Monday, March 7, 2011

Photography at the 2011 Armory, Part 3 of 4

Part 3 of our 2011 Armory summary covers the entire left side Pier 94, left from the entrance area. Part 1 of the review (which includes an explanation of the format) can be found here; Part 2 can be found here.

Lisson Gallery (here): Rodney Graham (1), Maria Abramovic (group of 20)

Victoria Miro (here): Idris Khan (1), Isaac Julien (1), Doug Aitken (group of 20). This striking purple and orange grid of Aitken images was on an outside wall of the booth; I didn't get a price.

Max Wigram Gallery (here): Slater Bradley (1), James White (1)

Museum 52 (here): Mariah Robertson (1)

Galeria Senda (here): Massimo Vitali (1), Ola Kolehmainen (1), Jordi Bernardo (2)

Galerie Georges-Philippe & Nathalie Vallois (here): Alain Bublex (1)

Nicholas Robinson Gallery (here): Petros Christostoumou (1), Indre Serpytyte (1)

Sean Kelly Galley (here): James Casebere (2), Robert Mapplethorpe (2), Iran do Spirito Santo (4), Marina Abramovic (1), Frank Thiel (2). I liked the textured geometric uniformity of this monochrome Thiel. It was priced at 23000€.

Galerie Barbara Wien Wilma Lukatsch (here): Mariana Castillo Deball (4)

Carlier Gebauer (here): Jean-Luc Moulene (1)

Baronian_Francey (here): Florian Maier-Aichen (1)

Galerie Georg Kargl (here): Andreas Forarasi (1), David Maljkovic (1)

Yvon Lambert (here): David Claerbout (5+1 diptych)

Jack Shainman Gallery (here): Zwelethu Mthethwa (1), Hank Willis Thomas (1), Carrie Mae Weems (grid of 42), Richard Mosse (1). This was the first time I've seen one of Mosse's infrared images of the Congo in person. The pink tonality of the mountainous jungle is truly electric; I'm looking forward to seeing an entire show of this body of work at some point soon. The image was priced at $19000.

BlainSouthern (here): Mat Collinshaw (13)

Galerie Gabrielle Maubrie (here): Hrafnkell Sigurdsson (1)

Buchmann Galerie (here): Bettina Pousttchi (2)

Galerie Daniel Templon (here): James Casebere (1)

Kavi Gupta Gallery (here): Curtis Mann (2). I continue to be impressed by these bleached images by Mann. I like the yellowed surface distortions and the glimpses of narrative underneath. This grid was $22000, and there were others to look at in a binder.

Workplace Gallery (here): Marcus Coates (1), Matt Stokes (1), Jo Coupe (1)

Parkett Publishers (here): Paul McCarthy (1), Annette Kelm (1)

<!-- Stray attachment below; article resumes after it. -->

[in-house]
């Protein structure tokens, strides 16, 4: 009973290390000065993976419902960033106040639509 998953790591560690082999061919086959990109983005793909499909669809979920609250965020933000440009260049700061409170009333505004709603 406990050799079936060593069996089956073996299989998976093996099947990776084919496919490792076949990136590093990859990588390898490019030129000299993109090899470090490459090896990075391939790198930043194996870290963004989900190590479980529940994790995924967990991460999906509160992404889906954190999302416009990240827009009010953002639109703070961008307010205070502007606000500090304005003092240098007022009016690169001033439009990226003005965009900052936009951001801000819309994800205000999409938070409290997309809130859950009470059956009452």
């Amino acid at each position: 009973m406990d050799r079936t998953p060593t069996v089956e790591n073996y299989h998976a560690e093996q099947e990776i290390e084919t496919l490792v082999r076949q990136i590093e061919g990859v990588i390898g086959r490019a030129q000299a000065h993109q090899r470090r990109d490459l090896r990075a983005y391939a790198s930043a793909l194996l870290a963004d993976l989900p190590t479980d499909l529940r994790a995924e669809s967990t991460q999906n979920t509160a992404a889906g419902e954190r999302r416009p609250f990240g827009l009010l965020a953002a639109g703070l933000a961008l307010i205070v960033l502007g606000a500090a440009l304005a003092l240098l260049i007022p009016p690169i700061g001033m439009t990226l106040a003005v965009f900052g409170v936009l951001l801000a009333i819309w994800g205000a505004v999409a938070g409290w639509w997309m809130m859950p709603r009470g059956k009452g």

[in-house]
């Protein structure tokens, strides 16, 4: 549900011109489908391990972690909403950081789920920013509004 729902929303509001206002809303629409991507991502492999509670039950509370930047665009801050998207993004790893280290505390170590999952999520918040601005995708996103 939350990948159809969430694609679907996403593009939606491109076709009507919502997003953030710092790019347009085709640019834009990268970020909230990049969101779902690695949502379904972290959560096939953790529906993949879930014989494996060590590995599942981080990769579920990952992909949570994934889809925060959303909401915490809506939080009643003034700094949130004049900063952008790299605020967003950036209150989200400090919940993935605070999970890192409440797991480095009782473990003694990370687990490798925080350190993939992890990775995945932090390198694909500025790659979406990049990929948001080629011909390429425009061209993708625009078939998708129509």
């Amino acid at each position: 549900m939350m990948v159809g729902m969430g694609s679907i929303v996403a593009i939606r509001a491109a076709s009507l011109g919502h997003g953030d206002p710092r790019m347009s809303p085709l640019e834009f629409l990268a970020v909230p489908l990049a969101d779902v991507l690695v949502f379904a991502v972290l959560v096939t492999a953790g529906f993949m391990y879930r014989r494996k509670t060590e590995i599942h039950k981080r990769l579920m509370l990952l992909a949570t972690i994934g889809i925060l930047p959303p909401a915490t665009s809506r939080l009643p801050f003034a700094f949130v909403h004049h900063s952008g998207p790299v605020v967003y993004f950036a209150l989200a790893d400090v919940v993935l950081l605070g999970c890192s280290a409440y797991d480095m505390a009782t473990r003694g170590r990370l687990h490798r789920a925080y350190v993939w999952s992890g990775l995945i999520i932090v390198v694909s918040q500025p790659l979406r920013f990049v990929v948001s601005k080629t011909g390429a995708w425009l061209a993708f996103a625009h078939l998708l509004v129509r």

Bugada & Cargnel (here): Cyprien Gaillard (4)
Galerie Nikolaus Ruzicska (here): Josef Hoeflehner (2), Giovanni Castell (2), Olaf Otto Becker (2), Axel Hutte (1)

Ingleby Gallery (here): Garry Fabian Miller (7), Peter Liversidge (2), Susan Derges (1 diptych). I've always been a fan of Derges' work, especially the River Taw series of photograms. These images of water over sand have an amazing sparkle up close. Unfortunately, I didn't get a price.

Galeria Enrique Guerrero (here): Olga Adelantado (2). Pablo Helguera (6+slides on lightbox)

Faria Fabregas Galeria (here): Alessandro Balteo Yazbeck (1)

Ignacio Liprandi Arte Contemporaneo (here): Adriana Bustos (2)

Galeria Nara Roesler (here): Paolo Bruscky (2)

Lucia de la Puente (here): Edi Hirose (9)

Galeria Isabel Aninat (here): Denise Lira-Ratinoff, Collectivo Aninat & Swinburn (4)

Part 4 of the Armory review can be found here.

1 comment:

Anonymous said...


Birmingham-based photographer Pogus Caesar has a new book coming out, specially commissioned by Be Birmingham and published by Punch and OOM Gallery Archive.

'Sparkbrook Pride' consists of 70 black-and-white photos of residents of Sparkbrook, Birmingham – where Pogus grew up – all taken with his trademark Canon Sureshot camera.

The book also has a foreword written by Benjamin Zephaniah and an introduction by Paris-based photographer Nigel Dickinson. In the foreword Zephaniah says "I love the 'rawness' of these photos, they have a sense of place, yet nothing is staged, and the only information Pogus gives us about those featured is how they define themselves, nothing more. We need no more. So people - it is down to us to piece together the rest of this multicultural puzzle".

Last Autumn Pogus visited Sparkbrook several times, and the striking images in 'Sparkbrook Pride' are the result. Documenting the diverse individuals who live and work in the area, the book features both the long-standing residents from the West Indies, Ireland, India and Pakistan and the more recent additions to the community from Somalia, Sudan, Malawi and Afghanistan, celebrating the rich cultural mix that defines the area.

Be Birmingham, in association with Punch and OOM Gallery Archive, will launch Sparkbrook Pride in Spring 2011.

Book details. Paperback, perfect bound, 160 pages, 70 black and white photographs, 11.6 x 8.2 x 0.8 inches. ISBN: 978-0-9566741-1-1